There are many reasons to go to Turkey, but one of them is the food. The shops and markets are full of fresh fruit and vegetables, fish caught in the Marmara Sea, spices, grains, olives, pastries, baklava, Turkish Delight, and more. Carts in the street sell fresh bread, roasted chestnuts, corn, sweets and other snacks. Fresh orange juice, squeezed as you watch at street-side stands, is sweet and refreshing. In May, I spent five days in Istanbul with a group of writers. (See my post at CarolineArnoldArt.blogspot.com for May 23 .) Every day during our stay we went to a different restaurant and sampled new and delicious foods.
|Simitci cart on Itskial Street|
On our first evening, after our visit to the Museum of Innocence (see my post of May 28), we ate at a restaurant near Taksim Square called Kardesler, Kebap Salonu (Kebab Salon). I was at a table next to the kitchen and watched them make the lahmacun (a pizza-like bread dough topped with meat, cheese or vegetables, and cooked on paddles in a hot brick oven.) We drank ayran, a salty yoghurt drink, a bit of a strange taste at first, but refreshing with the rich food. We also sampled an icli kofte, a stuffed meatball inside a coating of bulgur wheat.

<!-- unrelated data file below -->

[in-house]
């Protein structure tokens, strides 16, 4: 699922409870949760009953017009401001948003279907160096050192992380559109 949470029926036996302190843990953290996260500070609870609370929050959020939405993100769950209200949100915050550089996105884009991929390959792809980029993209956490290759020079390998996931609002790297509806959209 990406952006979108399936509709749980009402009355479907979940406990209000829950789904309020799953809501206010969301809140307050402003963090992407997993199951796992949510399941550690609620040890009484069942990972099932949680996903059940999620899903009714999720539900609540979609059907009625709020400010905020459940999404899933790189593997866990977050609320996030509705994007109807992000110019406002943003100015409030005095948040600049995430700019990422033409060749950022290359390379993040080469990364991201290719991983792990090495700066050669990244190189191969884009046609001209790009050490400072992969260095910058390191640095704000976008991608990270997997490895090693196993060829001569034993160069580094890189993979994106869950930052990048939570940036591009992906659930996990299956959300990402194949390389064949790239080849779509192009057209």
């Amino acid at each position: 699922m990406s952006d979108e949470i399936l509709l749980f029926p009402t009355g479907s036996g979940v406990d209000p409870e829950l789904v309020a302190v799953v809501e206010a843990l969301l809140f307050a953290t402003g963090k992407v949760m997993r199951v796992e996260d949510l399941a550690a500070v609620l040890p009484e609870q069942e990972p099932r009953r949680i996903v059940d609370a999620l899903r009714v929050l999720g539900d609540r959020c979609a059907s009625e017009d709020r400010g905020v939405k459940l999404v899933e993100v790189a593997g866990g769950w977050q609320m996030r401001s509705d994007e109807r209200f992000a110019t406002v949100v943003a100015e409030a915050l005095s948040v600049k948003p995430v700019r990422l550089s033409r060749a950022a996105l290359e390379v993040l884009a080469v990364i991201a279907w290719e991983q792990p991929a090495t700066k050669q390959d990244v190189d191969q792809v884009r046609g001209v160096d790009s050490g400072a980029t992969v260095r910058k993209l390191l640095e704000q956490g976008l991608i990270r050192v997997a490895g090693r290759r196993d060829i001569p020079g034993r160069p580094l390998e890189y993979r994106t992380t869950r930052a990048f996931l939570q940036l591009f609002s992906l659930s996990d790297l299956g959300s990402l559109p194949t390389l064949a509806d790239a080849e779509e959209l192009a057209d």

|Datli Maya restaurant|
Lunch was at Datli Maya, a tiny health food restaurant in Cucurcuma featuring a large stone oven, where we filled the few tables in the upstairs room overlooking the street. The meal began with nettle soup followed by various lahmacuns and a sweet Halvah dessert.
Lunch on our fourth day was on the Asian side of Istanbul. We took the ferry to Kadikoy and, after wandering through the small market, filled with everything from fresh food to carpets, clothing, and household items, we met at Ciya Restaurant, famous for its Anatolian dishes.
|Olive stall at Kadikoy Market|
There are many reasons to go to Turkey, but for a wonderful variety of new and delicious foods, it is definitely a food lovers delight.
|Fish stall at Karakoy market|
If you want to read more about food in Istanbul along with a list of restaurants, check out this article in the Sunday travel section (August 4, 2013) of the LA Times by food critic Irene Virbila.